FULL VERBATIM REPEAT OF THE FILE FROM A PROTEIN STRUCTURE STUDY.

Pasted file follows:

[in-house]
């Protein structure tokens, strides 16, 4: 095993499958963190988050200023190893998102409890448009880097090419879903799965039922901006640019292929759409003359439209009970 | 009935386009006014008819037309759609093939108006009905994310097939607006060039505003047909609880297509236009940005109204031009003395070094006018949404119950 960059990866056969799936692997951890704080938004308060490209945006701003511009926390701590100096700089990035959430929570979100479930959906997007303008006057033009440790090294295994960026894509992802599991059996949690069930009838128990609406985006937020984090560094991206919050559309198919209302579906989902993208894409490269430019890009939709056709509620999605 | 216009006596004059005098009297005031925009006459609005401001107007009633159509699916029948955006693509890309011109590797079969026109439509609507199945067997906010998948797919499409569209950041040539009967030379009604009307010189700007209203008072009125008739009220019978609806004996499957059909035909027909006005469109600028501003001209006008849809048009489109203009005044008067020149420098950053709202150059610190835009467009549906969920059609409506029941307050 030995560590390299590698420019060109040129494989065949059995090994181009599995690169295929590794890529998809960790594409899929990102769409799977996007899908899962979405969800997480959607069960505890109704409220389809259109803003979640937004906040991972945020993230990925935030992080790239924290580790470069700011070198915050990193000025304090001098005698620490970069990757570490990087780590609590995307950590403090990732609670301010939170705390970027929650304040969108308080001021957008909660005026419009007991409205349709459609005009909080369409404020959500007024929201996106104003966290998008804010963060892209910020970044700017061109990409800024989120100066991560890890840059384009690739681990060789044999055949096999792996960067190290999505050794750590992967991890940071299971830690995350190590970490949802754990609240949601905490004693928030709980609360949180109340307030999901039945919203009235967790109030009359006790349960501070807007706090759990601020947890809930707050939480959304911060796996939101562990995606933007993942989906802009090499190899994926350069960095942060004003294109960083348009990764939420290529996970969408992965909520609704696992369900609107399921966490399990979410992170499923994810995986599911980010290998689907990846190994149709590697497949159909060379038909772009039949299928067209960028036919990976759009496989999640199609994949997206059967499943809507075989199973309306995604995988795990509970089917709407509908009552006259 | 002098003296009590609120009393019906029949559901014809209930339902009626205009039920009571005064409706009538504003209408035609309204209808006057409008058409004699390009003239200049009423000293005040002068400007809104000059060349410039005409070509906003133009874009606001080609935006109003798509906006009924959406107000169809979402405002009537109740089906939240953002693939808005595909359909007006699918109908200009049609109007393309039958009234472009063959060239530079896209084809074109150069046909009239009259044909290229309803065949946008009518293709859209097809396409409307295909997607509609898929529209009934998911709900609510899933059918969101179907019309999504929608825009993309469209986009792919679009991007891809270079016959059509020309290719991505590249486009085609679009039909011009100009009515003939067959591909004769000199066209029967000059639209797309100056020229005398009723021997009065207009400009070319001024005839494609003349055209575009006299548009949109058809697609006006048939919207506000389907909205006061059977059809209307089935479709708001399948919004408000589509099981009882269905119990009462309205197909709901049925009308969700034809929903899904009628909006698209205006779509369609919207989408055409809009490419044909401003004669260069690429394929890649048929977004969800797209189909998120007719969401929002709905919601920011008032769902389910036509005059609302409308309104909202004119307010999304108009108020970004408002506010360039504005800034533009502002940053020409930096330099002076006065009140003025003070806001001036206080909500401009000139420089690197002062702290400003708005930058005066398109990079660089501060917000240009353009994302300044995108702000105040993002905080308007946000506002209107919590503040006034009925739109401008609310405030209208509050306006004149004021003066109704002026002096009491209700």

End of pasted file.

[in-house]
């Protein structure tokens, strides 16, 4: 095993499958963190988050200023190893998102409890448009880097090419879903799965039922901006640019292929759409003359439209009970 | 009935386009006014008819037309759609093939108006009905994310097939607006060039505003047909609880297509236009940005109204031009003395070094006018949404119950 960059990866056969799936692997951890704080938004308060490209945006701003511009926390701590100096700089990035959430929570979100479930959906997007303008006057033009440790090294295994960026894509992802599991059996949690069930009838128990609406985006937020984090560094991206919050559309198919209302579906989902993208894409490269430019890009939709056709509620999605 | 216009006596004059005098009297005031925009006459609005401001107007009633159509699916029948955006693509890309011109590797079969026109439509609507199945067997906010998948797919499409569209950041040539009967030379009604009307010189700007209203008072009125008739009220019978609806004996499957059909035909027909006005469109600028501003001209006008849809048009489109203009005044008067020149420098950053709202150059610190835009467009549906969920059609409506029941307050 030995560590390299590698420019060109040129494989065949059995090994181009599995690169295929590794890529998809960790594409899929990102769409799977996007899908899962979405969800997480959607069960505890109704409220389809259109803003979640937004906040991972945020993230990925935030992080790239924290580790470069700011070198915050990193000025304090001098005698620490970069990757570490990087780590609590995307950590403090990732609670301010939170705390970027929650304040969108308080001021957008909660005026419009007991409205349709459609005009909080369409404020959500007024929201996106104003966290998008804010963060892209910020970044700017061109990409800024989120100066991560890890840059384009690739681990060789044999055949096999792996960067190290999505050794750590992967991890940071299971830690995350190590970490949802754990609240949601905490004693928030709980609360949180109340307030999901039945919203009235967790109030009359006790349960501070807007706090759990601020947890809930707050939480959304911060796996939101562990995606933007993942989906802009090499190899994926350069960095942060004003294109960083348009990764939420290529996970969408992965909520609704696992369900609107399921966490399990979410992170499923994810995986599911980010290998689907990846190994149709590697497949159909060379038909772009039949299928067209960028036919990976759009496989999640199609994949997206059967499943809507075989199973309306995604995988795990509970089917709407509908009552006259 | 002098003296009590609120009393019906029949559901014809209930339902009626205009039920009571005064409706009538504003209408035609309204209808006057409008058409004699390009003239200049009423000293005040002068400007809104000059060349410039005409070509906003133009874009606001080609935006109003798509906006009924959406107000169809979402405002009537109740089906939240953002693939808005595909359909007006699918109908200009049609109007393309039958009234472009063959060239530079896209084809074109150069046909009239009259044909290229309803065949946008009518293709859209097809396409409307295909997607509609898929529209009934998911709900609510899933059918969101179907019309999504929608825009993309469209986009792919679009991007891809270079016959059509020309290719991505590249486009085609679009039909011009100009009515003939067959591909004769000199066209029967000059639209797309100056020229005398009723021997009065207009400009070319001024005839494609003349055209575009006299548009949109058809697609006006048939919207506000389907909205006061059977059809209307089935479709708001399948919004408000589509099981009882269905119990009462309205197909709901049925009308969700034809929903899904009628909006698209205006779509369609919207989408055409809009490419044909401003004669260069690429394929890649048929977004969800797209189909998120007719969401929002709905919601920011008032769902389910036509005059609302409308309104909202004119307010999304108009108020970004408002506010360039504005800034533009502002940053020409930096330099002076006065009140003025003070806001001036206080909500401009000139420089690197002062702290400003708005930058005066398109990079660089501060917000240009353009994302300044995108702000105040993002905080308007946000506002209107919590503040006034009925739109401008609310405030209208509050306006004149004021003066109704002026002096009491209700």